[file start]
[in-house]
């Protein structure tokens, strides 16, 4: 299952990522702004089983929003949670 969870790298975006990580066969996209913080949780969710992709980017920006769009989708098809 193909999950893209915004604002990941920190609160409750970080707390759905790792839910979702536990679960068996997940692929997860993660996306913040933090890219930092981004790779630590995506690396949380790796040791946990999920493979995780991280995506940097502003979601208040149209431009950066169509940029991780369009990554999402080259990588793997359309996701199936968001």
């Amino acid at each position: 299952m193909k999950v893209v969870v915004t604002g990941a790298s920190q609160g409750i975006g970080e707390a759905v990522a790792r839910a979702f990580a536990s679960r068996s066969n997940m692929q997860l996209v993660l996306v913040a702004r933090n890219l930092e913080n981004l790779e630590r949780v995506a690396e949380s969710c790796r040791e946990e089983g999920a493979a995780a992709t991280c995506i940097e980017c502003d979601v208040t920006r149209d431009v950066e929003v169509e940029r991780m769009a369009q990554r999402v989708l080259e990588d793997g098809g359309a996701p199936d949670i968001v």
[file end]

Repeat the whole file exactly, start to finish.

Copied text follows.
[in-house]
């Protein structure tokens, strides 16, 4: 299952990522702004089983929003949670 969870790298975006990580066969996209913080949780969710992709980017920006769009989708098809 193909999950893209915004604002990941920190609160409750970080707390759905790792839910979702536990679960068996997940692929997860993660996306913040933090890219930092981004790779630590995506690396949380790796040791946990999920493979995780991280995506940097502003979601208040149209431009950066169509940029991780369009990554999402080259990588793997359309996701199936968001």
């Amino acid at each position: 299952m193909k999950v893209v969870v915004t604002g990941a790298s920190q609160g409750i975006g970080e707390a759905v990522a790792r839910a979702f990580a536990s679960r068996s066969n997940m692929q997860l996209v993660l996306v913040a702004r933090n890219l930092e913080n981004l790779e630590r949780v995506a690396e949380s969710c790796r040791e946990e089983g999920a493979a995780a992709t991280c995506i940097e980017c502003d979601v208040t920006r149209d431009v950066e929003v169509e940029r991780m769009a369009q990554r999402v989708l080259e990588d793997g098809g359309a996701p199936d949670i968001v």